Auto insurance for the majority of drivers on the road in Ontario is relatively simple. You pay your insurance every month, grumble about the expenditure, and then are really happy it’s there when you come out of the movies just in time to see someone banging into your stationary, parked car.
But for some people, insurance may be refused if you apply for it, or you may lose your insurance when it comes time to renew your policy. It may seem mysterious and unfair to some, but there are a lot of statistics, math and old-fashioned historical precedent at work here when these decisions are made.
Here are a few of the rules that insurance underwriters go by when they evaluate your insurance case and make a decision about “yay or nay.”
It’s Not Just You
One thing you may not realize when you and your insurance record are being evaluated is that the car being insured also plays a role in the consideration. It’s common sense that if you’ve had a lot of incidents like accidents or tickets, this will have some effect on your insurance.
But if the car itself has been involved in multiple incidents, this also plays a role. For example when evaluating at-fault accidents, that is, accidents in which you, the driver, are responsible, the vehicle is also considered at fault. This means that even if you loan your car to a friend, and that friend gets into an accident, that accident, with your car, is going to affect your rates as if you’d been in the accident yourself.
Another thing that is going to play a role is how long you have been licensed to drive. Generally speaking, it’s broken down into two categories. If you’ve been licensed for less than four years, you may fall into a harsher category of evaluation depending on the insurance company’s individual policy. If you’ve been licensed for over four years, then you’ve got a bit more leeway before an insurance re-evaluation is called for, especially if you’ve been without any incidents up until now.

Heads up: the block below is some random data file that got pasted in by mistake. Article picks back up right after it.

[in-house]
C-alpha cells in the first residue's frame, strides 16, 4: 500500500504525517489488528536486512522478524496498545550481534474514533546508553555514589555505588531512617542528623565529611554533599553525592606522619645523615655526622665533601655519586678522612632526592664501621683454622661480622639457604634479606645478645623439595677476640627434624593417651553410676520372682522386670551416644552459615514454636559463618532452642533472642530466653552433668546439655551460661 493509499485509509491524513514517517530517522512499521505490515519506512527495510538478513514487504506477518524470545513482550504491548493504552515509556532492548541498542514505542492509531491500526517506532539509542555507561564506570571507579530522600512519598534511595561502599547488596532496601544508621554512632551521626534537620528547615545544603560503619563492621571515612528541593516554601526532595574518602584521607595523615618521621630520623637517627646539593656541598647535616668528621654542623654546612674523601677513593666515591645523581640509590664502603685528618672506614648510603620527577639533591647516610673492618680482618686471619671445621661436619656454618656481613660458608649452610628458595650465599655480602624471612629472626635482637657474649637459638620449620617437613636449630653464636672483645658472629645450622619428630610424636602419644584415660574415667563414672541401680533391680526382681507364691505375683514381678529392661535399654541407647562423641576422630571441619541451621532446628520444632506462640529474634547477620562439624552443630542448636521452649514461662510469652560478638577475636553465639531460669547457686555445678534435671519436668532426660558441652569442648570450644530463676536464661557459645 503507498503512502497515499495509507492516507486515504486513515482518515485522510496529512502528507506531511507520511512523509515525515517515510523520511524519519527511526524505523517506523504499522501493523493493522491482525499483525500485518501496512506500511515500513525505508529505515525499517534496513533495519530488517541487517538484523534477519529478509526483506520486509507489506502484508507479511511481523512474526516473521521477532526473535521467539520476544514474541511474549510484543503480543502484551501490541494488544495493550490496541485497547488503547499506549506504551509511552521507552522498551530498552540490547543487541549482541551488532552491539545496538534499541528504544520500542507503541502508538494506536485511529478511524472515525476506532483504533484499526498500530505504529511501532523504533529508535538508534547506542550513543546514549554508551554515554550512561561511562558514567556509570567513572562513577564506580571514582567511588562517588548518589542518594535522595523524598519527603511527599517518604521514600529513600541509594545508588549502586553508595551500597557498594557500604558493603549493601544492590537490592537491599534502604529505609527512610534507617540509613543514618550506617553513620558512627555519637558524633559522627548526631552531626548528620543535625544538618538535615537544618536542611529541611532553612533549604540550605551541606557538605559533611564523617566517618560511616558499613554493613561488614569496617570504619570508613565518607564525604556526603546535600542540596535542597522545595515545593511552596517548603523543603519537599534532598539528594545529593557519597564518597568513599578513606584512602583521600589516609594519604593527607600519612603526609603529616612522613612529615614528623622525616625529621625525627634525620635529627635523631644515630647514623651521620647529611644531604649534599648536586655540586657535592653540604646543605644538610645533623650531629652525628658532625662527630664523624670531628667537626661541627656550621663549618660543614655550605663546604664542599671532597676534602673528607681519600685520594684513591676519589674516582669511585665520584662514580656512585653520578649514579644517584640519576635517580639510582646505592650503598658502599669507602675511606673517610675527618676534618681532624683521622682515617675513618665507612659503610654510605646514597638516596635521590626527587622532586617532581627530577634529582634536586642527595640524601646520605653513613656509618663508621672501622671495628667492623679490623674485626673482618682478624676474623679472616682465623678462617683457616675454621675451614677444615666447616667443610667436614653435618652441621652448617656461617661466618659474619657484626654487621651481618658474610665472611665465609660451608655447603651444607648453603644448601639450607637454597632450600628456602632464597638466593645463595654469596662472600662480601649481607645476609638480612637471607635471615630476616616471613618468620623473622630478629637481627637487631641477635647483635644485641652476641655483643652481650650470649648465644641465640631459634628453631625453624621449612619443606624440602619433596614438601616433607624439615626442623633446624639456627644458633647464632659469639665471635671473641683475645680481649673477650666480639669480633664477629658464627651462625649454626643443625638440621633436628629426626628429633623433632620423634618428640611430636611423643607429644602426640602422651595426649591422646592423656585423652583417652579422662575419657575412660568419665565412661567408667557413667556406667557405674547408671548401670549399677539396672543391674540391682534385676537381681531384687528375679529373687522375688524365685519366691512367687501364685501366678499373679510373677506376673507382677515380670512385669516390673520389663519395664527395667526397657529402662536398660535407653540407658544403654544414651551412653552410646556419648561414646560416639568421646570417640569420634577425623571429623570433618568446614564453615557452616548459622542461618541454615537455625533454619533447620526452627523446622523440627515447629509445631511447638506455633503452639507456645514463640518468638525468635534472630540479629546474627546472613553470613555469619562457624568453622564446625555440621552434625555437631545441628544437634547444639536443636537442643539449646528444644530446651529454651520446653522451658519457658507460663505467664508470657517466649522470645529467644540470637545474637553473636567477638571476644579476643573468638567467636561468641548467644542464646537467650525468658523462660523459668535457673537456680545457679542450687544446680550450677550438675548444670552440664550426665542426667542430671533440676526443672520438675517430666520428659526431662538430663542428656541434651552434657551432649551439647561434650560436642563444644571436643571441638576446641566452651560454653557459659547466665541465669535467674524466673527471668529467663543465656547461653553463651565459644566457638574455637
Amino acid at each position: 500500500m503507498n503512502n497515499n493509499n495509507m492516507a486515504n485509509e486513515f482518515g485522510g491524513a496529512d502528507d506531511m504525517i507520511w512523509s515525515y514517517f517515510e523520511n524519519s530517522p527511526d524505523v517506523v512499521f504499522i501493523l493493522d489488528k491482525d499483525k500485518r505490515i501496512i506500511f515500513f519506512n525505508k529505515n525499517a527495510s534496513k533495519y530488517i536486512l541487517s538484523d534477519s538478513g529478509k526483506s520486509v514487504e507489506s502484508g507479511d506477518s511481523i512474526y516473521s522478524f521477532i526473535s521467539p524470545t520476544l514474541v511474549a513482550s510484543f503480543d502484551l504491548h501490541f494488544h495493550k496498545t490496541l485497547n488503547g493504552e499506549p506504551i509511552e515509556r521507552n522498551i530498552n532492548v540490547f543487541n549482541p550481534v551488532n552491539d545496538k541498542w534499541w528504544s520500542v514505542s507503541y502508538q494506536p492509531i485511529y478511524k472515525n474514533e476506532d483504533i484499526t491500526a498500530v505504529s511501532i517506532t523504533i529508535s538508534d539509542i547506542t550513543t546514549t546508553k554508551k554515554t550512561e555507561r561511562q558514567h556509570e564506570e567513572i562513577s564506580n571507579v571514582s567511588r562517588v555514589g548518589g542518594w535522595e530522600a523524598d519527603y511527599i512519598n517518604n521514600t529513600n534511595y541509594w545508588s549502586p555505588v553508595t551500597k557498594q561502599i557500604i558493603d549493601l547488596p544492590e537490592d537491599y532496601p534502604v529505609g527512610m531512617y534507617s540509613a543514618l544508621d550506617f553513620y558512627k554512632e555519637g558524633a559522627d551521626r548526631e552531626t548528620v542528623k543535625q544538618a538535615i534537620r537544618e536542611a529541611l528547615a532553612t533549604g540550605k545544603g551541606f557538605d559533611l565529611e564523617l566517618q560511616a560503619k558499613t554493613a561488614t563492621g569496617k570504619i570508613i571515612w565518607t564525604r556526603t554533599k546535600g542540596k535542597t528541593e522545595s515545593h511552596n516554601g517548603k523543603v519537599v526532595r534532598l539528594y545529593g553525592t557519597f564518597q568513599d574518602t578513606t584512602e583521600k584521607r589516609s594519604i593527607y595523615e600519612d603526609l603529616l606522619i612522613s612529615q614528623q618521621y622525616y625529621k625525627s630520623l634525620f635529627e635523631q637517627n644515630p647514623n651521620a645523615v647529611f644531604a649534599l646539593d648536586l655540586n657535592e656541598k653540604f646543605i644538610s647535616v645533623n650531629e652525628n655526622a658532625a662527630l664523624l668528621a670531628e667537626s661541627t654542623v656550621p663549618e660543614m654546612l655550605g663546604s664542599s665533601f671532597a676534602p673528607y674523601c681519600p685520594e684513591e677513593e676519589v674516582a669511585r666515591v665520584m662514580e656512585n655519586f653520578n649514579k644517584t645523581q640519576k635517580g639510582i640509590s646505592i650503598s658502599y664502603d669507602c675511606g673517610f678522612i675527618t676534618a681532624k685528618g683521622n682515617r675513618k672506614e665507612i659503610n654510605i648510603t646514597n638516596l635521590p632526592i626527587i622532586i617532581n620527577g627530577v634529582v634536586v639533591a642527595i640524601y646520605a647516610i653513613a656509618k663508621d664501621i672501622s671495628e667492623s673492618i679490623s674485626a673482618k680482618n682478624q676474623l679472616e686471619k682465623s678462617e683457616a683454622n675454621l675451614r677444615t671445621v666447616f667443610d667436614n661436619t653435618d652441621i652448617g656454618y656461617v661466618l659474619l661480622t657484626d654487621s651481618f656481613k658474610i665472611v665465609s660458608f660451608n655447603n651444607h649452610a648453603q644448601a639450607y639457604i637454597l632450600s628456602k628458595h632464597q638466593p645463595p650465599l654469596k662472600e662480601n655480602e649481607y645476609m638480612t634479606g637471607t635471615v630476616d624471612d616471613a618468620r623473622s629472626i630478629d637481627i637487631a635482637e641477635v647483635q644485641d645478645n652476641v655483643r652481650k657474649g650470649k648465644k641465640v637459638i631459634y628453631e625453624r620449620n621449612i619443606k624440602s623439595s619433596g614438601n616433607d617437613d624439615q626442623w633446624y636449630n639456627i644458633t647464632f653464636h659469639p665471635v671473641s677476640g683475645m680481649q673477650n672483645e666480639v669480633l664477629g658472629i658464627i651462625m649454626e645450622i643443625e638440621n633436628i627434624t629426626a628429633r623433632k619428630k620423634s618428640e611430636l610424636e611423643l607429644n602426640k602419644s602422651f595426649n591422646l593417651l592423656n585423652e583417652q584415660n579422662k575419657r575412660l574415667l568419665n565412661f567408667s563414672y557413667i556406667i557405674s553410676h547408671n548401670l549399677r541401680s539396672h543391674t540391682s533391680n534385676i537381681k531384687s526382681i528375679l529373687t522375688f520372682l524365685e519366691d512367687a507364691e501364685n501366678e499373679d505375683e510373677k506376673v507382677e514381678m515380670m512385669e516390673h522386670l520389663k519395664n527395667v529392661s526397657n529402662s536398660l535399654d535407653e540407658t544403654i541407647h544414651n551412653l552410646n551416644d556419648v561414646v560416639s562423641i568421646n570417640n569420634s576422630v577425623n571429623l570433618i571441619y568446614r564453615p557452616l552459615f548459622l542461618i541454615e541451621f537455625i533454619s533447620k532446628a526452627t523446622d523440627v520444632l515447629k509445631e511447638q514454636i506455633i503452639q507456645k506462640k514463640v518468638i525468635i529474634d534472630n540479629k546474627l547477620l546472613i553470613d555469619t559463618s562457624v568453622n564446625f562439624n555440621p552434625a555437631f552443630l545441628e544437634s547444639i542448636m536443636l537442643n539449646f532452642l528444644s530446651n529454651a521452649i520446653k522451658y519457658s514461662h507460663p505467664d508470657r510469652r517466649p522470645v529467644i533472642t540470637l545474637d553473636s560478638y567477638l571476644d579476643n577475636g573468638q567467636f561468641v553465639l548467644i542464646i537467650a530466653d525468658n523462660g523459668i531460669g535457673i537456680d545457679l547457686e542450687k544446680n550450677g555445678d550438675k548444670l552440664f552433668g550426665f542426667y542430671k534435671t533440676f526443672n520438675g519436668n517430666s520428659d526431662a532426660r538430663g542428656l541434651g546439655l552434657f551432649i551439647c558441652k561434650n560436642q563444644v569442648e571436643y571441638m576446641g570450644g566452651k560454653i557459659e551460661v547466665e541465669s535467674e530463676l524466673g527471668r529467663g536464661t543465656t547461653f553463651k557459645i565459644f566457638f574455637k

That’s why if you’re a new driver, it’s especially important to be more mindful when you’re on the road. Too many errors and you could find yourself unable to drive, not because your license was suspended, but because you’re no longer insured. Rules and penalties are harsher for newer drivers making frequent errors so early in their driving life.
Convictions Play an Inconsistent Role
In the past, insurance companies had an open explanation for how your rates would be affected by driving convictions. If you got a ticket, your rates would increase by 10%, if you got a second, rates would increase by 15% and a third would get a 25% increase. This was pretty easy and straightforward to understand.
Today, however, insurance companies use what is referred to as an individualized pricing or rating system. This is far more arcane, and they do not explain which equations or algorithms are used to finally arrive at their rate increases. What this means is that one driver may suffer a first offense and get a price hike of $1000 annually on their first minor conviction. Another driver with the same conviction will get a $200 increase to their rate, despite the fact both drivers are with the same insurance company and, at least, superficially, appear to have similar traits and characteristics. It’s difficult to get a clear fix on the numerous factors that now come into play when arriving at these final rate changes, making it more difficult to predict a specific individual’s pricing after driving violations occur.